In truth, it’s painful to watch the corporate lobby and the Scottish establishment throw dust in the eyes of this process. It’s not that the growth commission fails to advocate our vision of a socialist utopia. That’s just false framing designed to stymie debate. It is that the proposals are so out of sync with mainstream Scotland.
They come at the precise moment when social democratic policies are needed and popular. And yet it is now that SNP leaders decide to turn away from them. In truth George Osborne wouldn’t turn his nose up at this report. It grants a huge victory to those who have inflicted austerity upon us for the least ten years by placing the emphasis on deficit reduction.
That is not what an economy that works for the people is based on. We need transformation, we need hope. Hope that Scotland can define its own future – one free of failed dogma that makes the bankers happy, but results in the continuing immiseration of the poor.
It is interesting to see unionist commentators warm towards the report. But this is nothing to do with independence. Instead they feel vindicated about their economic world view. They feel it represents a victory that will shift Scottish economic debates to the right. That is what they are truly happy about. And of course, they are pleased to egg on a fight with the “radical left”.
A debate is a good thing. The 2014 movement showed that unity built on unanimity is shallow and false, and that real unity requires honest, rational criticism. The Growth Commission atleast provides us an opportunity to re-define the progressive approach to independence.
From 2012, our movement for independence broke so many British political taboos. It was very working class and yet very pro-immigration. It was anti-austerity and anti-Trident at a time when that was essentially unspeakable in Britain. The Growth commission maintains the worst of British taboos: the economy works when we deliver it through market forces and financialisation.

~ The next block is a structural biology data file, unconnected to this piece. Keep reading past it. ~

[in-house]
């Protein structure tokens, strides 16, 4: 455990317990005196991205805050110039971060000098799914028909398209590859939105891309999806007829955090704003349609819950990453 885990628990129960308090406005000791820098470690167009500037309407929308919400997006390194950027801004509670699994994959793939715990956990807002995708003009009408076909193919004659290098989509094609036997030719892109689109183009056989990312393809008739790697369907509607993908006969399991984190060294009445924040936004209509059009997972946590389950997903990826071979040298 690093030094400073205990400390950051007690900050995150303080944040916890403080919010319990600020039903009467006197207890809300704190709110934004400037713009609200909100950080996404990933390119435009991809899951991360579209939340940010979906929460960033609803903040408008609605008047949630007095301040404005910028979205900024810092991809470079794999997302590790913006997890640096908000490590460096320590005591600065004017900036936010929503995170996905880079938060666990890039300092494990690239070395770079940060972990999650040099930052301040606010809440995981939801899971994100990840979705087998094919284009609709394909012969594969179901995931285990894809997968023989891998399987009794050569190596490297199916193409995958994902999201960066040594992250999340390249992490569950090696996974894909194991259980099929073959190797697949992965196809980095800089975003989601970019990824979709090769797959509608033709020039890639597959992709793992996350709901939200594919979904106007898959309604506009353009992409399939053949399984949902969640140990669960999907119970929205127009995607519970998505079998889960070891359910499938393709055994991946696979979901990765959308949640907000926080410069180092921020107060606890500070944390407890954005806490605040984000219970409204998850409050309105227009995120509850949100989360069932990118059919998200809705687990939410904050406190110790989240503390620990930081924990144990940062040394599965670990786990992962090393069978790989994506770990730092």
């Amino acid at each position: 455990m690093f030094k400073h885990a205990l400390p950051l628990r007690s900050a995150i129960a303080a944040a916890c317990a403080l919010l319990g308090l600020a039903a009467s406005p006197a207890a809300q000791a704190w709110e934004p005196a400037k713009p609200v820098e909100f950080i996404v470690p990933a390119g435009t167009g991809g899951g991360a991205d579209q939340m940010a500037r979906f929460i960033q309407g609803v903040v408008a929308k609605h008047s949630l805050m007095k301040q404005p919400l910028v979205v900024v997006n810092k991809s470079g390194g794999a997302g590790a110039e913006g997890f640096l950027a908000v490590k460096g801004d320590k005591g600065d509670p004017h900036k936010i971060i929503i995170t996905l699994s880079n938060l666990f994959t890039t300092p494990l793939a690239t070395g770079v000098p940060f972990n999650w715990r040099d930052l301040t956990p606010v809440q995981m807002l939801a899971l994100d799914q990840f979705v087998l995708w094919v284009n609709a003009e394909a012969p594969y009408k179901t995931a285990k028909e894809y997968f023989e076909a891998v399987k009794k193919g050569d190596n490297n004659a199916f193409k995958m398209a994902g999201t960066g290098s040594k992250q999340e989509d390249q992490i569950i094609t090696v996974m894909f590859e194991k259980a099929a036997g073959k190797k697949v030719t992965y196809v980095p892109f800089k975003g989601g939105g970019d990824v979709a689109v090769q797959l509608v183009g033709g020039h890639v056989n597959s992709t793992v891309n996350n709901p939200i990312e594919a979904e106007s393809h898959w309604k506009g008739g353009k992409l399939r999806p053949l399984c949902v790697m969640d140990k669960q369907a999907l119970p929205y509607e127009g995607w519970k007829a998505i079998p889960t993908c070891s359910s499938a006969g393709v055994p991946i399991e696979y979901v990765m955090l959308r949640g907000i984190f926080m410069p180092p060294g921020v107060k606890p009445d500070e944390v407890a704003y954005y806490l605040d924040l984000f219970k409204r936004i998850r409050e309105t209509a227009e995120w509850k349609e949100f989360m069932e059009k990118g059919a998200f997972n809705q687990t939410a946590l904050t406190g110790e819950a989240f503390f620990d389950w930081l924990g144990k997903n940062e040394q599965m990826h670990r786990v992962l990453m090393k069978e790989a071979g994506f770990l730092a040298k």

In truth our proposals have never been that radical. They only appeared to be because the centre had moved so far to the right. But now that centre is undergoing a political collapse. The SNP leadership don’t seem to realise this. We are trade union members or housing activists or volunteers who help the homeless. The poverty in our society is as ingrained as its alienation. Why would we support a report that seeks to maintain this decaying social order?
Some believe that the 45% who voted Yes last time round are in the bag. This is not the case. If the dynamic in the debates next time is independence plus the economic status quo, versus the union but with a radical challenge to the banks and to neoliberalism, we will lose support where we need to win it.
We need the Yes voting areas to vote in greater margins in our favour next time. That is where the road to victory is. It is not through the boardrooms, most of whom will not shift. The anti-establishment part of Scotland still more or less supports independence, but a growing, quiet minority are simply defecting their hopes to Corbyn, and many pro-Indy activists feel a lack of moral oomph in their politics. The type of Independence offered in the Growth Commission isn’t the radical movement it was in 2012. That’s a dangerous position for us to be in.
The Growth Commission’s ideas and ideology are the old ones that we’ve trying to break away from. Written by the old establishment with the interests of the old order at heart, it doesn’t represent the possibilities for an independent Scotland. “The crisis consists precisely in the fact that the old is dying and the new cannot be born,” Gramsci famously wrote. To allow the new to be born, we need to break with the old that has held us back for so long.